The episode is definitely hampered by its writing, which isn’t so much bad as it is clunky and overly expository. For example, the short-lived Big Al is seemingly only introduced so that someone could Google things for Danny so the audience knows who Danny and his parents are. Or how about when Joy and Ward Meachum take a minute to explain, step-by-step, the possible con Danny could be running on them for the purposes of corporate sabotage. Not that the corporate sabotage plot is necessarily bad, but it feels like we’re being given more detail than necessary. If Ward and Harold’s conversation about it towards the end of the episode had been the only mention of corporate sabotage, I don’t think anyone would have been confused.

I can also understand why the pace of the show might be off-putting to some people. Like I said, very little actually happens in this episode, and this appears to be a show that will reward the patience of fans who are willing to get through a slow burn to an ultimately satisfying pay-off. Let’s just hope the pay-off actually is satisfying enough to justify the slow start.

The episode is elevated by solid performances from pretty much everyone involved, with the stand-outs Tom Pelphrey and David Wenham as Ward and Harold Meachum, respectively. Pelphrey is so deliciously dickish, but doesn’t quite come off as “evil” like his dad. In fact, Pelphrey is so much of an asshole that I’ll be surprised if he isn’t eventually revealed to be the less evil Meachum sibling. Joy, who we haven’t seen much from yet, seems too nice to trust.

Danny’s characterization also does wonders for the show, in terms of differentiating it from the other Marvel Netflix shows tonally. Unlike Matt, Luke, and Jessica, Danny is optimistic and cheerful. He opens up to just about anyone (“That’s my building!” he gleefully tells a random hot dog salesman) and manages to seem both child-like and dangerous. His response to Ward when Ward points a gun at Danny is a perfect example:

“I have been met with nothing but anger and hostility since I’ve been home. And honestly, it’s kind of….aggravating. So, I’m gonna ask you one last time. Please. Put. The gun. Away.”

Jones gives a great delivery for this line, making it seem simultaneously like a child asking why people won’t be nice to him, and a dangerous man issuing a threat. It’s a fascinating balance, and one that I’m excited to see more of as the season progresses. Danny is also clearly somewhat unhinged, nearly losing control of his rage at multiple points throughout the episode. I’m guessing that when he finally does lose control, we’ll finally see him use his powers. Until then, it’s interesting that nobody, including the audience, has any real idea what Danny is capable of.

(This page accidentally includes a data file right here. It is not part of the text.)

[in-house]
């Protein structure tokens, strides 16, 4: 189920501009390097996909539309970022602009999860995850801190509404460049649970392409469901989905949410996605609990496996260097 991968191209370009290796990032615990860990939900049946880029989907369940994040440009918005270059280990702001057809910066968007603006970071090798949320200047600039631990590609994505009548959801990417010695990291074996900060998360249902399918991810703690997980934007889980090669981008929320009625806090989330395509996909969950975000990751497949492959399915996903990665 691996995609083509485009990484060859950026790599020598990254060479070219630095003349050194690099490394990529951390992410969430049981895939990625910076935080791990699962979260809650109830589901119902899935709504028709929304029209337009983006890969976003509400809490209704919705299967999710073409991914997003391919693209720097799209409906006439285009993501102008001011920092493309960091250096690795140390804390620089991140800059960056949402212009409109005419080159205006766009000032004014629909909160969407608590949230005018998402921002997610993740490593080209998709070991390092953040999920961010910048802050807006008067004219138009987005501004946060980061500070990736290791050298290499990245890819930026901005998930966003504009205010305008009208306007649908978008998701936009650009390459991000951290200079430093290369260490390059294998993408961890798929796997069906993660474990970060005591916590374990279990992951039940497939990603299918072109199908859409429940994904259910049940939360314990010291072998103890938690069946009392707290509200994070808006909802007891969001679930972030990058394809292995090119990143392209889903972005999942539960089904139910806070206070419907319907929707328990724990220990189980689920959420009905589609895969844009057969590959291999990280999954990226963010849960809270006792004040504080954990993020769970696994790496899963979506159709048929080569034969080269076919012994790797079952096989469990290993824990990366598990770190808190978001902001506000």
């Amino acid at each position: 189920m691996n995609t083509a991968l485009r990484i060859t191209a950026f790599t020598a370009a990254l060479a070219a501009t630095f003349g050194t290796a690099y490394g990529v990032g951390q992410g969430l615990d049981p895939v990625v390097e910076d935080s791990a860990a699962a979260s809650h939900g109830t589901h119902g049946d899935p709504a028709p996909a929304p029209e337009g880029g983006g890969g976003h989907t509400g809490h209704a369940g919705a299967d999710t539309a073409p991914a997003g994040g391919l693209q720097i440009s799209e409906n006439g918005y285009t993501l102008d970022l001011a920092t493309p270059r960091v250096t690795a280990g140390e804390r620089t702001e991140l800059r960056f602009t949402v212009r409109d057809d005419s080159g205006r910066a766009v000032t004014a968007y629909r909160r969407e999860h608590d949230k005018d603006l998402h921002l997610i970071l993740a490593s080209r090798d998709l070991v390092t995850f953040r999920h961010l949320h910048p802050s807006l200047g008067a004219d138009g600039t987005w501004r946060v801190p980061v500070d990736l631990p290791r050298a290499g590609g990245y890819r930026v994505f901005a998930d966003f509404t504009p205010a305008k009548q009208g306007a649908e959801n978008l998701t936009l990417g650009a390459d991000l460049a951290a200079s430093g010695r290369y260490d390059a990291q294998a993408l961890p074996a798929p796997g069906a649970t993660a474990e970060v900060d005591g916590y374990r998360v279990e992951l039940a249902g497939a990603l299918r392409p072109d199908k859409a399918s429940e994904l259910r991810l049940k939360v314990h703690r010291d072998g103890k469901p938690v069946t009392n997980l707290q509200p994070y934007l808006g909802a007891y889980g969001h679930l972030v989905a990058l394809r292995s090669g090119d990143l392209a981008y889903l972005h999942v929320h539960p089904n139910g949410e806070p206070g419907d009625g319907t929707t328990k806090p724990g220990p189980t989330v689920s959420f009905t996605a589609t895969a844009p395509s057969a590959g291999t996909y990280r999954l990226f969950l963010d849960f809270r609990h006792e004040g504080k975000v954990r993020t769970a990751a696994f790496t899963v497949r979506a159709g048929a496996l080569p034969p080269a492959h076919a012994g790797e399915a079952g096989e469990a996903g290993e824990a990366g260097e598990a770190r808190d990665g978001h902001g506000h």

It’s hard to say much at this point about the direction Iron Fist is going in terms of plot. While some broad strokes are pretty easy to guess, the only conflict that’s been introduced so far is Danny proving his own identity, so once that’s taken care of (presumably at the end of Episode 2 or Episode 3) it’s not obvious where the show will go from there. From the reviews, it’s safe to assume that the corporate drama will continue to be a primary focus of this season–which, considering Jeph Loeb called the show “a very very hard look at the one percent,” isn’t too surprising.


3 Monopoly games out of 5. If you wanted a super fast-paced show with non-stop action and fighting, Iron Fist will be a huge disappointment. If you’re bothered by the racial aspects of the show, its strengths probably won’t outshine those problems. But if you’re looking for another entertaining Marvel Netflix show, this one–while flawed–should satisfy.


  • I wrote this in my notes as soon as Big Al appeared: “I like Big Al. So…RIP Big Al?”

  • On that note, RIP Kyle. Loyal to Harold or not, that poor kid is definitely dead before the end of the season.

  • Danny: “It’s protocol. I visit your dojo, I need to challenge your master.” Colleen: “Wow, uh. Okay?”

  • We got a Lei-Kung the Thunderer name drop! Here’s hoping we see him show up later on.

  • This episode was pretty explicit about only showing Danny’s mother dying. Anyone think Wendell Rand might be yet another member of the “Surprise! They’re not actually dead” club?